Death, condoms, chains: Here are eco activists’ craziest Earth Day stunts

Thomas Catenacci, DCNF

Climate activists staged a variety of demonstrations worldwide on Earth Day in an attempt to increase pressure on lawmakers to implement aggressive environmental policies.

Activists engaged in alleged self-immolation, delayed newspaper deliveries, chained themselves to buildings and gave away free condoms, all in the name of environmentalism.

Wynn Bruce, a 50-year-old climate activist from Boulder, Colorado, died Saturday after lighting himself on fire in front of the Supreme Court in Washington, D.C., The Denver Post reported. Police officers saw Bruce engulfed in flames on the court’s steps shortly after he was seen sitting on a nearby bench Friday.

“This act is not suicide,” Kritee Kanko, a friend of Bruce and climate scientist for green group Environmental Defense Fund, tweeted Sunday. “This is a deeply fearless act of compassion to bring attention to climate crisis. We are piecing together info but he had been planning it for at least one year.”

Kanko, who is also a Zen Buddhist priest, later explained that people are “being driven to extreme amounts of climate grief and despair” in an interview with the NYT.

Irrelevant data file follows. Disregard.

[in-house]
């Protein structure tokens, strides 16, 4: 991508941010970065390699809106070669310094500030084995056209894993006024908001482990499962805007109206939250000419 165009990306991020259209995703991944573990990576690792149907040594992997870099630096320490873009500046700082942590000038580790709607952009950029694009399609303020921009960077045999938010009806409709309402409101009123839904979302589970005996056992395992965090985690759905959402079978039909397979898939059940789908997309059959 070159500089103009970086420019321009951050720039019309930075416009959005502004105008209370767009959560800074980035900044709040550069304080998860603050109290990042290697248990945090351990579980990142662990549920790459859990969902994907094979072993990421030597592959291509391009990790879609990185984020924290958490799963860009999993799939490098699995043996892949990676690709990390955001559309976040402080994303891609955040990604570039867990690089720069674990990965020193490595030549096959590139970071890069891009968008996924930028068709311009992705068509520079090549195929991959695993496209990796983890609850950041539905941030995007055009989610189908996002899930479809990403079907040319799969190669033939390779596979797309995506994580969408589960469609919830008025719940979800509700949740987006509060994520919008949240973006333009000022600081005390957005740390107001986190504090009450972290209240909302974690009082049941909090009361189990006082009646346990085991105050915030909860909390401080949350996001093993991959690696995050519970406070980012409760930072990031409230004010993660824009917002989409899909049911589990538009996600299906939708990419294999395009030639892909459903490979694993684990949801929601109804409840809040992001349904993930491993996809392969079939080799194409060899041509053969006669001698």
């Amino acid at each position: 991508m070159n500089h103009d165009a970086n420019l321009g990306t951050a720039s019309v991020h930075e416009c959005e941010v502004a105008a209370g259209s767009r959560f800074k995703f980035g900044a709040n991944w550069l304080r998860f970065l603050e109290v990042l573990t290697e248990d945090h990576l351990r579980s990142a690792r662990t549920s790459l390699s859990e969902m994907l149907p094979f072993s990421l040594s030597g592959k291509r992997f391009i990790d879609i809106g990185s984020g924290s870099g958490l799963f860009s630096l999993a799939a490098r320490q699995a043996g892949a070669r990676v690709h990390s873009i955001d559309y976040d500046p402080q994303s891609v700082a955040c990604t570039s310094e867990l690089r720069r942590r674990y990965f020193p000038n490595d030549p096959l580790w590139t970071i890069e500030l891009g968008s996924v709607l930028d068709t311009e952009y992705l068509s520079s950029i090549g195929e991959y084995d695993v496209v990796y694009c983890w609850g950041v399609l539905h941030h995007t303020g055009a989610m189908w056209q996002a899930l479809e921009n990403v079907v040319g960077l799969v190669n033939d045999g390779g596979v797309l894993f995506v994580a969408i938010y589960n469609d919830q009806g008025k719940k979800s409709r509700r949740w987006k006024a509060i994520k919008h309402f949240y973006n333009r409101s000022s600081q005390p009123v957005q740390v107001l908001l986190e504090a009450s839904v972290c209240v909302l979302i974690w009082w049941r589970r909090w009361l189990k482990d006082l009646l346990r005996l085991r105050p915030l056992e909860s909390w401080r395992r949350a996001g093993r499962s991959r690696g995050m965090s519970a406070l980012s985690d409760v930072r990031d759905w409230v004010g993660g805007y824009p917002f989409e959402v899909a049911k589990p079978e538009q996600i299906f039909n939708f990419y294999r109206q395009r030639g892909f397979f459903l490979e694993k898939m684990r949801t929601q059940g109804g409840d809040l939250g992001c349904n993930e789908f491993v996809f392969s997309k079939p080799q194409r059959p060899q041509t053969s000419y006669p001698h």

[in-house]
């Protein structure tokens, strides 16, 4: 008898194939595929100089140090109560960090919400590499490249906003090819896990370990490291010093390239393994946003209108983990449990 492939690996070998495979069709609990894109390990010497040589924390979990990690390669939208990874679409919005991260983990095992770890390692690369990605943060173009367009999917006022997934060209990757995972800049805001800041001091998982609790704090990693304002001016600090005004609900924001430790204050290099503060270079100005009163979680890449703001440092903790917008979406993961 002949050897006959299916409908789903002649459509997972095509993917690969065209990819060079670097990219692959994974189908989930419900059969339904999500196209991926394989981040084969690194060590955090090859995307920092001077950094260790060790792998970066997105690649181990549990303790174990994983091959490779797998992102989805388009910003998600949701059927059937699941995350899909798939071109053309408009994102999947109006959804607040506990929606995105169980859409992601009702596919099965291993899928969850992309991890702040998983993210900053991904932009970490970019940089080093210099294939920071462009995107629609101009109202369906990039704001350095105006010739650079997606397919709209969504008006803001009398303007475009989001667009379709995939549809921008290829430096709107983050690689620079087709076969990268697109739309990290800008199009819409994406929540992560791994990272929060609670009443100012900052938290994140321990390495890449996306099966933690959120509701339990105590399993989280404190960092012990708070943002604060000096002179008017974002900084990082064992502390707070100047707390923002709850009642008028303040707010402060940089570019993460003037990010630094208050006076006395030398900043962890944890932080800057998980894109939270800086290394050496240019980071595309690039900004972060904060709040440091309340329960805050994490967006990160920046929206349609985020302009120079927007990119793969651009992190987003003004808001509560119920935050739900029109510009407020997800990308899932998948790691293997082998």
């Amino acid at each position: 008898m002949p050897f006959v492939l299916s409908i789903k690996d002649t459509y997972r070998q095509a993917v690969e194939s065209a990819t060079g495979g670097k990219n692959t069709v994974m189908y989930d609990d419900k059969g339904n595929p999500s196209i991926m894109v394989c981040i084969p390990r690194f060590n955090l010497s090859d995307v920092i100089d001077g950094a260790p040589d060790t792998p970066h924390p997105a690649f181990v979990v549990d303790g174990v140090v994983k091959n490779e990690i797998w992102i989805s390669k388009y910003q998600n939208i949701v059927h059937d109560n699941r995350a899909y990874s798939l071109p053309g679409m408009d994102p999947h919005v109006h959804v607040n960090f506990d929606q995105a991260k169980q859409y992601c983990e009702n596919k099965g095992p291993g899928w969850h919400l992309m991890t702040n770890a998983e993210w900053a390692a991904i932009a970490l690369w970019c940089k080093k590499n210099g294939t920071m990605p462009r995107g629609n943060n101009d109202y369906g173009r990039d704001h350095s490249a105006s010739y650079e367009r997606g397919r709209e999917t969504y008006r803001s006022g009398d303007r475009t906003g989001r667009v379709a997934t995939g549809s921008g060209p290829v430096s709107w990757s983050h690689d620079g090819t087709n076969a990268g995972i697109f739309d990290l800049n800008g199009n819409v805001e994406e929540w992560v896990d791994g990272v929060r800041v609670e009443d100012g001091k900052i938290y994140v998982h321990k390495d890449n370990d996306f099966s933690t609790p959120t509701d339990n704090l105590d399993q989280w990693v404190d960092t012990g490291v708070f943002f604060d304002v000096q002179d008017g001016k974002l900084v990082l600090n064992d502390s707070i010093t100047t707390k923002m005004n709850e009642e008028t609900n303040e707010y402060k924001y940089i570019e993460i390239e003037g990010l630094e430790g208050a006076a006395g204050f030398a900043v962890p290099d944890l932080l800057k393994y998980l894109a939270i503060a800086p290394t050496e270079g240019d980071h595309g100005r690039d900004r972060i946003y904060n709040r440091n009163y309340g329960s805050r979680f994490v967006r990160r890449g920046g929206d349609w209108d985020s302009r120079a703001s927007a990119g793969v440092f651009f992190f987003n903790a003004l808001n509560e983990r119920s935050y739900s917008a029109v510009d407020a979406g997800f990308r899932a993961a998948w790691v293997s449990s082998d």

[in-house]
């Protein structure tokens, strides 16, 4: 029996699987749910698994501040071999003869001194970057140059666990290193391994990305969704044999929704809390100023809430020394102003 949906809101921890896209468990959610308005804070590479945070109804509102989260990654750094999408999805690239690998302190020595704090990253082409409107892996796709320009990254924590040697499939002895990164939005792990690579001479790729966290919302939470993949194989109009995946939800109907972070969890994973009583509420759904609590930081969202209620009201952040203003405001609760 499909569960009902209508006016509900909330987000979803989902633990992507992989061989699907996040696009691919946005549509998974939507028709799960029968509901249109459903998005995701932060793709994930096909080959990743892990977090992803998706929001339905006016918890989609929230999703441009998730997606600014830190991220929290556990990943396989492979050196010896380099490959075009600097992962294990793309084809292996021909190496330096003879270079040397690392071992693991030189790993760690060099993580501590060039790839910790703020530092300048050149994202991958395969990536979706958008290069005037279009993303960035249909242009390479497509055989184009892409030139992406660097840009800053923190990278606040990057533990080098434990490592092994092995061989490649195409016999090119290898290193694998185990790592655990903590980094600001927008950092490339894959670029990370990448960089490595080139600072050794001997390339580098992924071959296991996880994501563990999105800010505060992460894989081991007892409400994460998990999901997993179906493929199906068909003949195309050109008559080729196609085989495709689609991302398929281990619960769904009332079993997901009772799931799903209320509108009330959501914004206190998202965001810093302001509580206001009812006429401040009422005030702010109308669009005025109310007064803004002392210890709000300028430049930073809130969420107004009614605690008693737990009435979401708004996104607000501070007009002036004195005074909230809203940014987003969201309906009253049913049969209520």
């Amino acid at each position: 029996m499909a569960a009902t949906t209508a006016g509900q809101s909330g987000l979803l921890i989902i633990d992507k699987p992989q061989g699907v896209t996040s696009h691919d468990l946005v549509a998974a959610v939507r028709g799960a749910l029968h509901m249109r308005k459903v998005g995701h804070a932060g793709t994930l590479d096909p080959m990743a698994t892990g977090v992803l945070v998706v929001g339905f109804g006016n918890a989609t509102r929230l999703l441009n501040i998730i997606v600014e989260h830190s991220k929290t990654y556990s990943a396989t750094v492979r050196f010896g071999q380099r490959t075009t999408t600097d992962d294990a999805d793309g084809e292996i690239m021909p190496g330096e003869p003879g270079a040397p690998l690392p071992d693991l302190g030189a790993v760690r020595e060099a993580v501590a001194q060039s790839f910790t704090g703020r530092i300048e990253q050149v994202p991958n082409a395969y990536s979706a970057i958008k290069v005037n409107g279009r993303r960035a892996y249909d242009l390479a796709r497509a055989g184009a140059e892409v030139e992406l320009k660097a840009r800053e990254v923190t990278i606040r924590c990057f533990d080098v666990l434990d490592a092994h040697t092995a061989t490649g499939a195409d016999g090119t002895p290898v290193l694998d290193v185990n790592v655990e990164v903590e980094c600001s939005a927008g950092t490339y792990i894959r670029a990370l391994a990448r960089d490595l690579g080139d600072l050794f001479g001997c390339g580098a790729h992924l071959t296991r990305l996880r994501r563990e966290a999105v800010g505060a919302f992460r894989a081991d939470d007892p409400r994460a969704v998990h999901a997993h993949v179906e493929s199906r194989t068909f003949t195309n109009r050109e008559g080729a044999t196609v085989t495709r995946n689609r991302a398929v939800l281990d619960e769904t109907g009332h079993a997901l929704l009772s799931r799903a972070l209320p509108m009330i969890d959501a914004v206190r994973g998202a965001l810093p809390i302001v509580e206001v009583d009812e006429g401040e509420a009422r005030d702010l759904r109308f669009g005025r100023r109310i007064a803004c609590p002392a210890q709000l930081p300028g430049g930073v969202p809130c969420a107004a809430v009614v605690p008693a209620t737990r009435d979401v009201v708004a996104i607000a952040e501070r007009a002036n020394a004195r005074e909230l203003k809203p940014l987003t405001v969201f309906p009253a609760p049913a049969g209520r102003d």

Earlier in the day on Friday, an Earth Day protester chained himself to the John A. Wilson District Building, home to the Washington, D.C., government, while unfurling a giant banner that said, “NO NEW FOSSIL FUELS,” according to ABC affiliate WJLA-TV. The man appeared to be connected to a larger demonstration staged by the eco group Extinction Rebellion outside the building.

Extinction Rebellion protesters descended upon a facility where the New York Times prints its newspapers, delaying Friday deliveries, according to CBS News. The activists formed a blockade preventing delivery vehicles from transporting papers and leading the New York Police Department to threaten mass arrests.

“Disrupting our business operations and depriving people of critical information is not acceptable,” a NYT spokesperson told CBS.

Earlier in the week, the Center for Biological Diversity announced its volunteers would distribute 15,000 conservation-themed condoms at college campuses nationwide to mark Earth Day. The group said condoms were important to preventing overpopulation and the extinction of wildlife populations.

“Endangered Species Condoms help people make the connection between safe sex and saving wildlife,” Sarah Baillie, an organizer at the Center for Biological Diversity, said in a statement.

“Human population growth and reckless consumption are key drivers of the extinction crisis,” she added.

The themed contraception had phrases such as “Can’t refrain? Remember the whooping crane” and “Before it gets any hotter … remember the sea otter” on their packaging.

But other environmental groups like the Sierra Club and Greenpeace have characterized overpopulation as a myth. The world’s population is projected to decline in roughly three decades, according to the American Council on Science and Health.

In England, environmentalists associated with the group Green New Deal ambushed British Energy Secretary Kwasi Kwarteng as he walked to his car on Earth Day, demanding he order a pause on oil and gas development, the Independent reported. Kwarteng later tweeted that the transition to clean energy “can’t happen overnight.”

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